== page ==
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Read Original Story

U finds pig cells can treat diabetes

Rating

2 Star

U finds pig cells can treat diabetes

Our Review Summary

This story is about research that reversed the course of diabetes in monkeys by transplanting islet cells from pigs — “giving renewed hope that a better treatment, or even a cure, may soon be available.” The story did not explain that this research was done in only 12 monkeys followed for only up to 6 months and that some monkeys rejected the transplant. If the story had included such facts, readers would have been able to better judge the use of the term “cure” and the projection that this may “soon” be available. The story didn’t even include the researcher’s own projection that human trials may be three years away. So how should people with diabetes define “soon”? The story provides no data from the trial, and includes only comments from the principal investigator without any independent second opinion from another researcher.

Criteria

Does the story adequately discuss the costs of the intervention?

Not Satisfactory

No projection of cost was given. Some comparison could have been made based on the current costs of human-to-human islet cell transplants.

Does the story adequately explain/quantify the harms of the intervention?

Not Satisfactory

There was no discussion of the potential harms of an islet cell transplant.

Does the story seem to grasp the quality of the evidence?

Not Satisfactory

The story provides no data on the trial. Readers should be told that this was done in only a dozen monkeys and the followup time was only six months. Some monkeys rejected the cell transplants. These are critical facts. If you’re going to cover animal research and make the leap to possible use in humans, it’s important to tell the whole story.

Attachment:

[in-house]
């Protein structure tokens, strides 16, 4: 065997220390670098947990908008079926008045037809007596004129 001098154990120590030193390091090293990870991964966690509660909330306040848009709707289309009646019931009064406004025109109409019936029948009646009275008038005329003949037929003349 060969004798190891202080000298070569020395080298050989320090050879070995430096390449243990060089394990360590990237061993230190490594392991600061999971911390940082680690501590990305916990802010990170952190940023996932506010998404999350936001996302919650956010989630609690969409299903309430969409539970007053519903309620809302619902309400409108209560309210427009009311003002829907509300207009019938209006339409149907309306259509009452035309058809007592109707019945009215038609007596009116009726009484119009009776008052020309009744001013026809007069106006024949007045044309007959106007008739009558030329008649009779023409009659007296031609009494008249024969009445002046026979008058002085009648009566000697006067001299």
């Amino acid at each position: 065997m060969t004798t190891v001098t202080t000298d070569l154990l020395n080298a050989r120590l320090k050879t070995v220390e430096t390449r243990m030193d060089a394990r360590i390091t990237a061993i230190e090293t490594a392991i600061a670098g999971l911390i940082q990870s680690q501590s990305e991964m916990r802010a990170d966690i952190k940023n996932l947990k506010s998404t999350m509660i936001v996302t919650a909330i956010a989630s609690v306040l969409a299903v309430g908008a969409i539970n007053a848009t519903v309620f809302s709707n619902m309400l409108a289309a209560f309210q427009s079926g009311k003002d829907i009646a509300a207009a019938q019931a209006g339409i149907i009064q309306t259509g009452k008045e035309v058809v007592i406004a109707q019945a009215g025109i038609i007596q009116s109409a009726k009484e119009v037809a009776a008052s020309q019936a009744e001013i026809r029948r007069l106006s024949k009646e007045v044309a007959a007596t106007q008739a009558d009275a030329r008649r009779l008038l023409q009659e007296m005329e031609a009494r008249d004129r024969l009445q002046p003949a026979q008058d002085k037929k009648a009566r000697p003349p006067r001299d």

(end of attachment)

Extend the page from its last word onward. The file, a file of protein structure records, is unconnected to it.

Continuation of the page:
Does the story commit disease-mongering?

Not Satisfactory

The story states that “Roughly 20 million people in the U.S. have diabetes.” But even the framing of the University news release announcing this finding puts in the context only of “the tens of thousands of people with difficult-to-manage diabetes.” The statistical framing of the story is potentially misleading.

Does the story use independent sources and identify conflicts of interest?

Not Satisfactory

The only scientific expert interviewed was the lead investigator. That is insufficient, especially when the story lets the investigator get away with saying his approach “might have the fastest track to human clinical trials.” Why didn’t the journalist provide the perspective of other scientists to counter that subjective opinion from an investigator with a clear vested interest in the prospects of his own research?

Does the story compare the new approach with existing alternatives?

Satisfactory

The story discusses human islet cell transplants and “the potential to transplant human stem cells that grow new islet cells in the pancreas.”

Does the story establish the availability of the treatment/test/product/procedure?

Not Satisfactory

Story states that “More research is required before pig-to-human transplants can take place.” But the reporter overrules that caveat with the enthusiastic line that the research gives “renewed hope that a better treatment, or even a cure, may soon be available.” The story does not include the researcher’s own projection that human trials may be three years away. So how much further away might a true treatment be? How should patients define “soon”?

Does the story establish the true novelty of the approach?

Satisfactory

The story makes it clear that human islet cell transplants have been done, and even that other animal-to-animal islet cell transplants have been done.

Does the story appear to rely solely or largely on a news release?

Satisfactory

Does not appear to rely solely on a news release.

Total Score: 3 of 10 Satisfactory

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